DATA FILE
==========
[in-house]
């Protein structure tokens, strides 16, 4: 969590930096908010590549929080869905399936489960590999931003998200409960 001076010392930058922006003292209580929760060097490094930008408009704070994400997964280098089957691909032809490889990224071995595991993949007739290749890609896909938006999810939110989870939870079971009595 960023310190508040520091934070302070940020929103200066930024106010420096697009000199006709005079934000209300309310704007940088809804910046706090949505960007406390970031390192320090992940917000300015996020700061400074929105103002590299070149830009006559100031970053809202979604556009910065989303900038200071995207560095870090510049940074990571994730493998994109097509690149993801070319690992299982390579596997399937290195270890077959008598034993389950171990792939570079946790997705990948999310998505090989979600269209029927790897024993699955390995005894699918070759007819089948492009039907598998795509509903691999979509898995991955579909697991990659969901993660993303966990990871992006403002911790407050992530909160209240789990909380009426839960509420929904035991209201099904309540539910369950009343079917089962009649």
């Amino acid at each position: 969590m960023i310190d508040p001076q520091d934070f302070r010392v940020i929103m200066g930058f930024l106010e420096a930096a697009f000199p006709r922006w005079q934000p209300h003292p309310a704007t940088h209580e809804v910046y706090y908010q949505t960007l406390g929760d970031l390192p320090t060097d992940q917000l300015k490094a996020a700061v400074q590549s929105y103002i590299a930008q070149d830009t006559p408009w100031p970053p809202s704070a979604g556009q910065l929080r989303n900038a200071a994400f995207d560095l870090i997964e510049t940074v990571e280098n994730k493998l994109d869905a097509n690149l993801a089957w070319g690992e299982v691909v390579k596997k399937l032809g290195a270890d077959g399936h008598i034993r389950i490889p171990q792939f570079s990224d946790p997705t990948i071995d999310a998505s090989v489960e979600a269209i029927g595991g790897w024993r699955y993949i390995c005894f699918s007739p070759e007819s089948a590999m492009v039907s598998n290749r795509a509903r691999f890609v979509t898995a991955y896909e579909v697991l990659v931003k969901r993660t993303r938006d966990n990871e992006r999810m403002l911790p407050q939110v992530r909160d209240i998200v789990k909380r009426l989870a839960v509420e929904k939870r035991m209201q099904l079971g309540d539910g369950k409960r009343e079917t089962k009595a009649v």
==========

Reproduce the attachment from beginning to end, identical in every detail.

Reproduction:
[in-house]
């Protein structure tokens, strides 16, 4: 969590930096908010590549929080869905399936489960590999931003998200409960 001076010392930058922006003292209580929760060097490094930008408009704070994400997964280098089957691909032809490889990224071995595991993949007739290749890609896909938006999810939110989870939870079971009595 960023310190508040520091934070302070940020929103200066930024106010420096697009000199006709005079934000209300309310704007940088809804910046706090949505960007406390970031390192320090992940917000300015996020700061400074929105103002590299070149830009006559100031970053809202979604556009910065989303900038200071995207560095870090510049940074990571994730493998994109097509690149993801070319690992299982390579596997399937290195270890077959008598034993389950171990792939570079946790997705990948999310998505090989979600269209029927790897024993699955390995005894699918070759007819089948492009039907598998795509509903691999979509898995991955579909697991990659969901993660993303966990990871992006403002911790407050992530909160209240789990909380009426839960509420929904035991209201099904309540539910369950009343079917089962009649």
């Amino acid at each position: 969590m960023i310190d508040p001076q520091d934070f302070r010392v940020i929103m200066g930058f930024l106010e420096a930096a697009f000199p006709r922006w005079q934000p209300h003292p309310a704007t940088h209580e809804v910046y706090y908010q949505t960007l406390g929760d970031l390192p320090t060097d992940q917000l300015k490094a996020a700061v400074q590549s929105y103002i590299a930008q070149d830009t006559p408009w100031p970053p809202s704070a979604g556009q910065l929080r989303n900038a200071a994400f995207d560095l870090i997964e510049t940074v990571e280098n994730k493998l994109d869905a097509n690149l993801a089957w070319g690992e299982v691909v390579k596997k399937l032809g290195a270890d077959g399936h008598i034993r389950i490889p171990q792939f570079s990224d946790p997705t990948i071995d999310a998505s090989v489960e979600a269209i029927g595991g790897w024993r699955y993949i390995c005894f699918s007739p070759e007819s089948a590999m492009v039907s598998n290749r795509a509903r691999f890609v979509t898995a991955y896909e579909v697991l990659v931003k969901r993660t993303r938006d966990n990871e992006r999810m403002l911790p407050q939110v992530r909160d209240i998200v789990k909380r009426l989870a839960v509420e929904k939870r035991m209201q099904l079971g309540d539910g369950k409960r009343e079917t089962k009595a009649v």